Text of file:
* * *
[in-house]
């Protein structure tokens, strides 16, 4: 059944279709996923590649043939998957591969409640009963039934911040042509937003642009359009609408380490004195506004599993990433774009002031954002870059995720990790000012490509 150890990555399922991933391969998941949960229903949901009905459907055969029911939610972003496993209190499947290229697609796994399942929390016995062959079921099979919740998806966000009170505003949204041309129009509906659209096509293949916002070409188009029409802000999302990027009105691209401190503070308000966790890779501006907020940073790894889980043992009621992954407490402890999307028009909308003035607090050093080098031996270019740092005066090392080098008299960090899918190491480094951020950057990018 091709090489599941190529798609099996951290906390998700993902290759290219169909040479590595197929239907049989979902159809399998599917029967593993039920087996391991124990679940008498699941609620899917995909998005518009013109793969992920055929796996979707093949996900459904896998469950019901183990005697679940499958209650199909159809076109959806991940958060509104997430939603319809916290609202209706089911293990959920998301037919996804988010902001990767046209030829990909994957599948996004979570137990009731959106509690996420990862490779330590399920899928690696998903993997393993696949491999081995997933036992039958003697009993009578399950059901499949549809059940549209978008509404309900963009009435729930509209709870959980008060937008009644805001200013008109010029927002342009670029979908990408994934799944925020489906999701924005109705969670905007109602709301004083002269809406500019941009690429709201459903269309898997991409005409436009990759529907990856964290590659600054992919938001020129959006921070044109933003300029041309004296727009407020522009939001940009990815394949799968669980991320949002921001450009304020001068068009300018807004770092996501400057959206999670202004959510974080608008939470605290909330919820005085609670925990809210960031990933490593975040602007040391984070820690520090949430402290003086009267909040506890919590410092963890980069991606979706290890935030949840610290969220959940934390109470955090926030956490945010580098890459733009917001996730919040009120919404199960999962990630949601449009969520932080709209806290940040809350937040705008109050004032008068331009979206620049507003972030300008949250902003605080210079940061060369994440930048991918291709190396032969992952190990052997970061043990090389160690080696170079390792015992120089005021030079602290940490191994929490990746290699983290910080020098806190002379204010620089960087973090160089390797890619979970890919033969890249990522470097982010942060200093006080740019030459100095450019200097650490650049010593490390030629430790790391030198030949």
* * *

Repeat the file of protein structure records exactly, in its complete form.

[in-house]
């Protein structure tokens, strides 16, 4: 059944279709996923590649043939998957591969409640009963039934911040042509937003642009359009609408380490004195506004599993990433774009002031954002870059995720990790000012490509 150890990555399922991933391969998941949960229903949901009905459907055969029911939610972003496993209190499947290229697609796994399942929390016995062959079921099979919740998806966000009170505003949204041309129009509906659209096509293949916002070409188009029409802000999302990027009105691209401190503070308000966790890779501006907020940073790894889980043992009621992954407490402890999307028009909308003035607090050093080098031996270019740092005066090392080098008299960090899918190491480094951020950057990018 091709090489599941190529798609099996951290906390998700993902290759290219169909040479590595197929239907049989979902159809399998599917029967593993039920087996391991124990679940008498699941609620899917995909998005518009013109793969992920055929796996979707093949996900459904896998469950019901183990005697679940499958209650199909159809076109959806991940958060509104997430939603319809916290609202209706089911293990959920998301037919996804988010902001990767046209030829990909994957599948996004979570137990009731959106509690996420990862490779330590399920899928690696998903993997393993696949491999081995997933036992039958003697009993009578399950059901499949549809059940549209978008509404309900963009009435729930509209709870959980008060937008009644805001200013008109010029927002342009670029979908990408994934799944925020489906999701924005109705969670905007109602709301004083002269809406500019941009690429709201459903269309898997991409005409436009990759529907990856964290590659600054992919938001020129959006921070044109933003300029041309004296727009407020522009939001940009990815394949799968669980991320949002921001450009304020001068068009300018807004770092996501400057959206999670202004959510974080608008939470605290909330919820005085609670925990809210960031990933490593975040602007040391984070820690520090949430402290003086009267909040506890919590410092963890980069991606979706290890935030949840610290969220959940934390109470955090926030956490945010580098890459733009917001996730919040009120919404199960999962990630949601449009969520932080709209806290940040809350937040705008109050004032008068331009979206620049507003972030300008949250902003605080210079940061060369994440930048991918291709190396032969992952190990052997970061043990090389160690080696170079390792015992120089005021030079602290940490191994929490990746290699983290910080020098806190002379204010620089960087973090160089390797890619979970890919033969890249990522470097982010942060200093006080740019030459100095450019200097650490650049010593490390030629430790790391030198030949």